Architecture studio SDA designed a concrete-frame home called the Floating House. Perched on the outskirts of Ho Chi Minh City, the Floating House has been raised above the ground, to protect the home against the effects of flooding. The home is located in the Thu Duc district, which faces flooding quite frequently due to a nearby river. By elevating the home one meter above the ground, the studio was able to mitigate the adverse impact of flooding.

Designer: Studio SDA

The home is marked by its exposed concrete framework, which provides protection to the house from the elements. About 70 percent of the home is filled with spaces that are quite open to the outside, through the integration of cantilevered balconies and a rooftop terrace. This creates a serene indoor-outdoor connection. The rest of the home is closed off to the outside with the help of wood-framed windows.

“We composed the house as three slabs floating above the ground. The gap between each floor creates a diversity of spaces indoors and outdoors. Each slab is extended toward the garden, cantilevering in multiple directions, and serves as a terrace or outdoor space, an eave for an opening, and a roof to cover an outdoor staircase,” explained Studio SDA. The home features three levels, which are connected via an external staircase that is sheltered overhead by overhanging floor plates. The interiors of the home are enclosed by folding glass doors with dark-wood frames. This enables the spaces to be deftly interconnected to the balconies. However, the bathroom is fully enclosed and private.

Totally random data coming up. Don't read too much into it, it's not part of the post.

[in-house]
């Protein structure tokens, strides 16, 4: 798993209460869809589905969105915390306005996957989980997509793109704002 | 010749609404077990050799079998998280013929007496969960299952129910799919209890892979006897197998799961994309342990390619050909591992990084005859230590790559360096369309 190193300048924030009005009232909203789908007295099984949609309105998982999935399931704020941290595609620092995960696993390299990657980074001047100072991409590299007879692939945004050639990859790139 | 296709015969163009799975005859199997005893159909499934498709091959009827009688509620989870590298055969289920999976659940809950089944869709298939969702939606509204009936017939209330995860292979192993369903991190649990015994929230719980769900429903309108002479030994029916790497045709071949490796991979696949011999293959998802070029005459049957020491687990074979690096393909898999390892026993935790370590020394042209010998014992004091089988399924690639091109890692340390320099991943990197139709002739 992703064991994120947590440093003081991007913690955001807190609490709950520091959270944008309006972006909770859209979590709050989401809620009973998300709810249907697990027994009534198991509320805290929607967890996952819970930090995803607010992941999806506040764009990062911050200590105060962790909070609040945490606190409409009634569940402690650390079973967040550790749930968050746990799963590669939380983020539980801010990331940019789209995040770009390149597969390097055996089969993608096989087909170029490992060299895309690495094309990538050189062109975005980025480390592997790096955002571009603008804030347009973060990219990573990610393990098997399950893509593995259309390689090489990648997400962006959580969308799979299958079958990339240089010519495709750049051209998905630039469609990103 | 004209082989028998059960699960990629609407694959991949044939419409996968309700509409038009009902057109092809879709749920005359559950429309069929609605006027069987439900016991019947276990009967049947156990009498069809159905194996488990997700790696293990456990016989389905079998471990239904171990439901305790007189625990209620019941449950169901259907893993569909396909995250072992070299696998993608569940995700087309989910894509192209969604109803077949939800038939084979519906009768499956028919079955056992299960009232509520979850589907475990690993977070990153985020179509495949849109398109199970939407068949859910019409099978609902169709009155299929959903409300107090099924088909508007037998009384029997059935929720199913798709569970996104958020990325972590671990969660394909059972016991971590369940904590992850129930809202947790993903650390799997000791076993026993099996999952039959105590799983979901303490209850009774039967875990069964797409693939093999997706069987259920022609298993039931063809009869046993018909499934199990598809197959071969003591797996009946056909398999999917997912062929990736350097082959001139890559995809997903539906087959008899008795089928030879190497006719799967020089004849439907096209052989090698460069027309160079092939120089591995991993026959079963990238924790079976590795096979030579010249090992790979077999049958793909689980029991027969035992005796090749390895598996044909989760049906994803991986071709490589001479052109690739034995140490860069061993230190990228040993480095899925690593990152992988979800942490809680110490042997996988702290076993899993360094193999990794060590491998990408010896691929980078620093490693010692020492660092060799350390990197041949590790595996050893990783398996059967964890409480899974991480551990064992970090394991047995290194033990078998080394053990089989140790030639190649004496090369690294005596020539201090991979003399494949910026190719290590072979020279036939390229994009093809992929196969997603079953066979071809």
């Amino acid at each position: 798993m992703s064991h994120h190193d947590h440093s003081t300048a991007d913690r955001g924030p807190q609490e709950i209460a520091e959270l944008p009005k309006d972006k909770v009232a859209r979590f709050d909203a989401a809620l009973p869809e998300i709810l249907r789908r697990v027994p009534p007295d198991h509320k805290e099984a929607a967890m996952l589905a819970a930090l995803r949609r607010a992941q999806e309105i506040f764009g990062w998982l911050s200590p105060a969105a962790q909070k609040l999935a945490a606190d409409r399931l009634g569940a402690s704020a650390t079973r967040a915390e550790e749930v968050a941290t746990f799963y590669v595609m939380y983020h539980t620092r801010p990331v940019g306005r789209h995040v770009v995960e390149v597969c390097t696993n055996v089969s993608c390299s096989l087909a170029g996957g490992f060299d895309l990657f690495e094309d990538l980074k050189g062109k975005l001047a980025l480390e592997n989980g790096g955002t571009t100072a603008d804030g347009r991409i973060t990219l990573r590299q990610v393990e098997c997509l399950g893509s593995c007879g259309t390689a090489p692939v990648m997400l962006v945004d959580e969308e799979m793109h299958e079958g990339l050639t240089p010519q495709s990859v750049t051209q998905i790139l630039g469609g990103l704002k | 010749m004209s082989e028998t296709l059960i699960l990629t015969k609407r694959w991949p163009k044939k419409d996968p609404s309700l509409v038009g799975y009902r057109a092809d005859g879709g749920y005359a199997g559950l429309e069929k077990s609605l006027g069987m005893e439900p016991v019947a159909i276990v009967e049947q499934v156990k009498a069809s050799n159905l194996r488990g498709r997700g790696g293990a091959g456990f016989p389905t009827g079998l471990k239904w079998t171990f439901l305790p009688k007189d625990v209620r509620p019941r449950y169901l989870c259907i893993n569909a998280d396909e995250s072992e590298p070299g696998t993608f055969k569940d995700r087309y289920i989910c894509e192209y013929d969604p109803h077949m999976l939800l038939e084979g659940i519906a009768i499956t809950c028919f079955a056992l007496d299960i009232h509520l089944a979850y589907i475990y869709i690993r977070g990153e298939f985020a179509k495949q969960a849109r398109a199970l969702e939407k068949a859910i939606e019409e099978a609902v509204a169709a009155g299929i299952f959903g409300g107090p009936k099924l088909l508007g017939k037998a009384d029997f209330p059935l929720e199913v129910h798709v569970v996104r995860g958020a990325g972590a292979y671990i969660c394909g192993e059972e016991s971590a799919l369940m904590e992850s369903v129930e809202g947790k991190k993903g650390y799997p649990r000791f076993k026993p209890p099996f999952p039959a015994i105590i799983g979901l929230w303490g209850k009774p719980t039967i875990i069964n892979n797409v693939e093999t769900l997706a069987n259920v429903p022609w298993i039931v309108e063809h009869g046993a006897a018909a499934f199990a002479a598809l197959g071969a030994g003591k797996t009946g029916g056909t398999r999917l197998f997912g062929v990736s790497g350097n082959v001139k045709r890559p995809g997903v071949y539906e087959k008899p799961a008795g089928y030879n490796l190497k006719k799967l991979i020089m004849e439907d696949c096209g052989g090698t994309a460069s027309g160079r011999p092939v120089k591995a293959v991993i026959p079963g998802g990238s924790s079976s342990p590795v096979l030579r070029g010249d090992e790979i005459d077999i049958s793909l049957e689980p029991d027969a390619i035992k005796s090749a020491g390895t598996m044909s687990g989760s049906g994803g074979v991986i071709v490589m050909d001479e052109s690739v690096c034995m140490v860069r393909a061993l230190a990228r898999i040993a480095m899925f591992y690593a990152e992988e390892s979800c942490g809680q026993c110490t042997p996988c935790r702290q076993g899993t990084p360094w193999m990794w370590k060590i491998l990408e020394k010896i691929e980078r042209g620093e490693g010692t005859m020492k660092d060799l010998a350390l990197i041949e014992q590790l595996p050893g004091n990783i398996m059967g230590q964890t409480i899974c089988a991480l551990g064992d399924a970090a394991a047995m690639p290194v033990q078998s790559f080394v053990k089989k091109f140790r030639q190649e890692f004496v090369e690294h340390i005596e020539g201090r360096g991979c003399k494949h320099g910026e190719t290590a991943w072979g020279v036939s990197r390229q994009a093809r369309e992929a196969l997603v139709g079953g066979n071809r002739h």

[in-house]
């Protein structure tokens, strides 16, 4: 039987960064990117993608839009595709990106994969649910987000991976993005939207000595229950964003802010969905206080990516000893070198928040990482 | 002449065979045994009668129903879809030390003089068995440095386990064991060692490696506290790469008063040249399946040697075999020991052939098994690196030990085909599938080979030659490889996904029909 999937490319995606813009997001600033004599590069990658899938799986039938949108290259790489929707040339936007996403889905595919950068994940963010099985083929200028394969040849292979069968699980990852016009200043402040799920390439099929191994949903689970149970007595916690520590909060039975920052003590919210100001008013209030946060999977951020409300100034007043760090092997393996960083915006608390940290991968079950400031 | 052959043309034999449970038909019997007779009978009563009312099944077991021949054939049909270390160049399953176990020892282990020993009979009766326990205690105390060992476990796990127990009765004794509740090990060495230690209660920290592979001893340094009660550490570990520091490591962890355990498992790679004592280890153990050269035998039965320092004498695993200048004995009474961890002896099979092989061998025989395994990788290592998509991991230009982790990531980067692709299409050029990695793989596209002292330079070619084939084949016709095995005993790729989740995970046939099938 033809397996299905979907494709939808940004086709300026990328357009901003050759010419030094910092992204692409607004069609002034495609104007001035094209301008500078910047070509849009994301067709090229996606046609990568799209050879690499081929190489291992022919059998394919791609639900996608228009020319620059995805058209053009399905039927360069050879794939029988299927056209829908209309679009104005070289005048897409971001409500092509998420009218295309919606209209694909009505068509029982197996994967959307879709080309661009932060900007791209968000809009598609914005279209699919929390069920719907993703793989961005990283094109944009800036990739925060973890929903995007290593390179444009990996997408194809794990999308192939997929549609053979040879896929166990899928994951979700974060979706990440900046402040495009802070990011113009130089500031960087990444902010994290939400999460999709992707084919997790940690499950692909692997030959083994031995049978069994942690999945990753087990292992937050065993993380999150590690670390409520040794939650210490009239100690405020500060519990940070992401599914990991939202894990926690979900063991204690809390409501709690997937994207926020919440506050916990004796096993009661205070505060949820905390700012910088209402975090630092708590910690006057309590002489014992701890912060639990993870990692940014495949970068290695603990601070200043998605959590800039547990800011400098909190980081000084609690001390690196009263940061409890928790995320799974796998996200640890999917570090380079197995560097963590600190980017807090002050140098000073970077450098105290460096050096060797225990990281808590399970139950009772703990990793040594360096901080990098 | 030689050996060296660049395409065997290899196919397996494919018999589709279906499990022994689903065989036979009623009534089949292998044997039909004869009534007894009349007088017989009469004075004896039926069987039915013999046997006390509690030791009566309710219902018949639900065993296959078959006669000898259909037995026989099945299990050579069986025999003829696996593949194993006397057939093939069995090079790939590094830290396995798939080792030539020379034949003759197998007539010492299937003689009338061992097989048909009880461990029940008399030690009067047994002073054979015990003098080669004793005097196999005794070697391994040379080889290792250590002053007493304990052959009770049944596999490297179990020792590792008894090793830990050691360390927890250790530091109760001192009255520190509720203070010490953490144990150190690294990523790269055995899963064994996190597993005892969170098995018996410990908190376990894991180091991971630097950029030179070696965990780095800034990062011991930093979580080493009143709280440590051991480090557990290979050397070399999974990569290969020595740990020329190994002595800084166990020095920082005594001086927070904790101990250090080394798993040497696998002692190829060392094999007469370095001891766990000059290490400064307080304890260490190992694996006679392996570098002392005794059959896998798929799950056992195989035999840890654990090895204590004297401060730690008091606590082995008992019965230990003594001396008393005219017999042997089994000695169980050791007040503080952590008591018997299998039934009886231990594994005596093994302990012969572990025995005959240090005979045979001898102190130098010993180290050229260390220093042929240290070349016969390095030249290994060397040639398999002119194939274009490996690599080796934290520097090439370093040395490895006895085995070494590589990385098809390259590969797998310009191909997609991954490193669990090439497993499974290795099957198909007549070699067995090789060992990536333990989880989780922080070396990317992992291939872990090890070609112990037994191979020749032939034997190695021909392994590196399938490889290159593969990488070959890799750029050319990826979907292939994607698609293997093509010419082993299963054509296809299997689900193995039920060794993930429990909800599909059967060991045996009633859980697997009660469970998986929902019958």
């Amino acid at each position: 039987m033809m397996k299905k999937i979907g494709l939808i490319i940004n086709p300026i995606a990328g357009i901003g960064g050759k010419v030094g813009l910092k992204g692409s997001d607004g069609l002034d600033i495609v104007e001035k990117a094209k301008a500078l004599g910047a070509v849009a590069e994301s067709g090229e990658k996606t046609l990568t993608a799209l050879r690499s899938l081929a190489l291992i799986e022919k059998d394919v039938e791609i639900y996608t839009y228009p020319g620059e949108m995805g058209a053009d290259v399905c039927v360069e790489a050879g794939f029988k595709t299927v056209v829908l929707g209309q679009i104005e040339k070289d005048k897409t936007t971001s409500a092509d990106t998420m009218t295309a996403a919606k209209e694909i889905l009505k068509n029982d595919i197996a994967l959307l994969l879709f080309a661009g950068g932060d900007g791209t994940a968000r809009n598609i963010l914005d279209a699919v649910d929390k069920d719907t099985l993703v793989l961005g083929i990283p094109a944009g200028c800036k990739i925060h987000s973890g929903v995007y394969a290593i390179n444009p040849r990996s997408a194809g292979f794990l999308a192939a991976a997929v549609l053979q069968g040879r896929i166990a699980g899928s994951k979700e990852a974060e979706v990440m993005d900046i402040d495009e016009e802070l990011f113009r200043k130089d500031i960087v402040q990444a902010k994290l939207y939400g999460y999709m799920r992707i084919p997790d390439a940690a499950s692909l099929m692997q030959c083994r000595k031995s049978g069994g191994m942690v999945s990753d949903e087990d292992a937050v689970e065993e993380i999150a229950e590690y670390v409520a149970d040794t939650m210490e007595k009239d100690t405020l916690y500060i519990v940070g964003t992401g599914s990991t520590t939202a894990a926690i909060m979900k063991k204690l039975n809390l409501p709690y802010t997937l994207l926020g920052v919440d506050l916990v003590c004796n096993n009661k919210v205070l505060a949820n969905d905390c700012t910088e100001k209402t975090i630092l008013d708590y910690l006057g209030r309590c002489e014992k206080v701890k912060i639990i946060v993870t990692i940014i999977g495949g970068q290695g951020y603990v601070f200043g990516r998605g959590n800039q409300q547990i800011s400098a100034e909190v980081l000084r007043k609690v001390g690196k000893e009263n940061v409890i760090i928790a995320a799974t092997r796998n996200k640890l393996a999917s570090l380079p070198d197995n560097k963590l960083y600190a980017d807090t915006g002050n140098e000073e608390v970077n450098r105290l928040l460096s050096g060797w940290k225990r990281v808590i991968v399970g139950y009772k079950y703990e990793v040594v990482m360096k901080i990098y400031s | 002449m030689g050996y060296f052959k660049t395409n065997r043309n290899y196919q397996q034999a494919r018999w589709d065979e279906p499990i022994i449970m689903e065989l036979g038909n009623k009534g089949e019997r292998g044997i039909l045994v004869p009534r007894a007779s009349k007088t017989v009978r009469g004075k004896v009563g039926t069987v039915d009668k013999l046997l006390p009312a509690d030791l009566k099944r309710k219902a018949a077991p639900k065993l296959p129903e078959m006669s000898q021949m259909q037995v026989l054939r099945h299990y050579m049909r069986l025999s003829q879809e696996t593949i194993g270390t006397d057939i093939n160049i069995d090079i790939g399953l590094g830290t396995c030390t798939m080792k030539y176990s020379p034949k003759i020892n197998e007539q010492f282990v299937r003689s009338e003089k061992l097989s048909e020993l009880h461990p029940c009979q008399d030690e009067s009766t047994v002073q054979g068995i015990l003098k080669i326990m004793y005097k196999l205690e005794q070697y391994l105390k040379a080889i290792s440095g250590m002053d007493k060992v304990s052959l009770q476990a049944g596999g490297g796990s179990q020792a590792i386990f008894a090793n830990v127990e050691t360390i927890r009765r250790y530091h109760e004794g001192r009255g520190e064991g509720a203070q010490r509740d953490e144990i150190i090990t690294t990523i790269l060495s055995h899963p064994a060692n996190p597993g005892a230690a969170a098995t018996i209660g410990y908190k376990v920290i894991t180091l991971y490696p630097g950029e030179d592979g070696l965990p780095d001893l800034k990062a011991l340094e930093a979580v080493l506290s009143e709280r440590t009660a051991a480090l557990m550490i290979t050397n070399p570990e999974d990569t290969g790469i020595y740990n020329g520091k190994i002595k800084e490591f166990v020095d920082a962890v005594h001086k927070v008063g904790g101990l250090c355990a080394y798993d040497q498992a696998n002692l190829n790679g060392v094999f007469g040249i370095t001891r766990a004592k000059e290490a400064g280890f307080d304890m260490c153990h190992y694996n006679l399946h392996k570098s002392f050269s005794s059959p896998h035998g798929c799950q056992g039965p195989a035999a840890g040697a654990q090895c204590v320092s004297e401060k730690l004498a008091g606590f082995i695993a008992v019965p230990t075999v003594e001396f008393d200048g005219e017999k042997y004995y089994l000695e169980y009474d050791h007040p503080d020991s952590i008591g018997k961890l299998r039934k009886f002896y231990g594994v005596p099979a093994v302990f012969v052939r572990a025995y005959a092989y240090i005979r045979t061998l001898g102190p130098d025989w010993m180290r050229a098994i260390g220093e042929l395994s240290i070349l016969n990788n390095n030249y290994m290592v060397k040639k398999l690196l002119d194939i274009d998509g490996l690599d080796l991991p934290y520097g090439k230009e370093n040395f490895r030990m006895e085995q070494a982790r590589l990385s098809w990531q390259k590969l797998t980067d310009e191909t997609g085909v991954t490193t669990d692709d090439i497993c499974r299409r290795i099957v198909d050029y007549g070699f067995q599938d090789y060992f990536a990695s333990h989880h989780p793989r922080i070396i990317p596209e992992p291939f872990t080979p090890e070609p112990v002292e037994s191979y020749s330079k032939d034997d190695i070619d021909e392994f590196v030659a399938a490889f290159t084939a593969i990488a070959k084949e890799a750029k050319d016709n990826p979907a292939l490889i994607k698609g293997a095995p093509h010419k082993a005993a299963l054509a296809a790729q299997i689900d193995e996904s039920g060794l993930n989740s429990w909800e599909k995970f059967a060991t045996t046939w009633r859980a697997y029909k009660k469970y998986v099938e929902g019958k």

The lower level of the home includes the bedroom. The bedroom is linked to the kitchen, living room, and dining area on the upper floor by an internal spiral staircase. A rooftop terrace is placed atop the home, and it holds seating and outdoor cooking spaces. “In Vietnam, where everything is packed tightly together, including people and things, we believe it is essential to design outdoor spaces that serve as ‘blank spaces.  This house focuses on the active outdoor life in Vietnam, with a new frame and structural design to realize it,” the studio concluded.

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This concrete floating home in Ho Chi Minh City is designed to mitigate the effects of flooding

Architecture studio SDA designed a concrete-frame home called the Floating House. Perched on the outskirts of Ho Chi Minh City, the Floating House has been raised above the ground, to protect the home against the effects of flooding. The home is located in the Thu Duc district, which faces flooding quite frequently due to a nearby river. By elevating the home one meter above the ground, the studio was able to mitigate the adverse impact of flooding.

Designer: Studio SDA

The home is marked by its exposed concrete framework, which provides protection to the house from the elements. About 70 percent of the home is filled with spaces that are quite open to the outside, through the integration of cantilevered balconies and a rooftop terrace. This creates a serene indoor-outdoor connection. The rest of the home is closed off to the outside with the help of wood-framed windows.

“We composed the house as three slabs floating above the ground. The gap between each floor creates a diversity of spaces indoors and outdoors. Each slab is extended toward the garden, cantilevering in multiple directions, and serves as a terrace or outdoor space, an eave for an opening, and a roof to cover an outdoor staircase,” explained Studio SDA. The home features three levels, which are connected via an external staircase that is sheltered overhead by overhanging floor plates. The interiors of the home are enclosed by folding glass doors with dark-wood frames. This enables the spaces to be deftly interconnected to the balconies. However, the bathroom is fully enclosed and private.